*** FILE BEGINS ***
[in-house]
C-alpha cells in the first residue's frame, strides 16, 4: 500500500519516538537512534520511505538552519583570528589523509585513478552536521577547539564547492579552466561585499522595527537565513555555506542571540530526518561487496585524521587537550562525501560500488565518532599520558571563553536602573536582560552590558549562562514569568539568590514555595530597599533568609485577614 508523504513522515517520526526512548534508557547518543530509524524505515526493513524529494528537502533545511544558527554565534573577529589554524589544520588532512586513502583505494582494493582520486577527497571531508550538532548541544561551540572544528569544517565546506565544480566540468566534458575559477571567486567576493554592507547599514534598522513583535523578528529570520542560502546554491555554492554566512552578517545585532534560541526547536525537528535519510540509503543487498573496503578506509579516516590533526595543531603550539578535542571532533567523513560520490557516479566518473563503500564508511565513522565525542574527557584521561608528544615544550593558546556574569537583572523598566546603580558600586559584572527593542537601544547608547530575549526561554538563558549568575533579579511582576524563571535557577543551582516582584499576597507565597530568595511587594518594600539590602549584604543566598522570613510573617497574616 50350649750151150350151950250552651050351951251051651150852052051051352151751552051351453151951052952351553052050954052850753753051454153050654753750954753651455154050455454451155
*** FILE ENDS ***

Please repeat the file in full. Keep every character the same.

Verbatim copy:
[in-house]
C-alpha cells in the first residue's frame, strides 16, 4: 500500500519516538537512534520511505538552519583570528589523509585513478552536521577547539564547492579552466561585499522595527537565513555555506542571540530526518561487496585524521587537550562525501560500488565518532599520558571563553536602573536582560552590558549562562514569568539568590514555595530597599533568609485577614 508523504513522515517520526526512548534508557547518543530509524524505515526493513524529494528537502533545511544558527554565534573577529589554524589544520588532512586513502583505494582494493582520486577527497571531508550538532548541544561551540572544528569544517565546506565544480566540468566534458575559477571567486567576493554592507547599514534598522513583535523578528529570520542560502546554491555554492554566512552578517545585532534560541526547536525537528535519510540509503543487498573496503578506509579516516590533526595543531603550539578535542571532533567523513560520490557516479566518473563503500564508511565513522565525542574527557584521561608528544615544550593558546556574569537583572523598566546603580558600586559584572527593542537601544547608547530575549526561554538563558549568575533579579511582576524563571535557577543551582516582584499576597507565597530568595511587594518594600539590602549584604543566598522570613510573617497574616 50350649750151150350151950250552651050351951251051651150852052051051352151751552051351453151951052952351553052050954052850753753051454153050654753750954753651455154050455454451155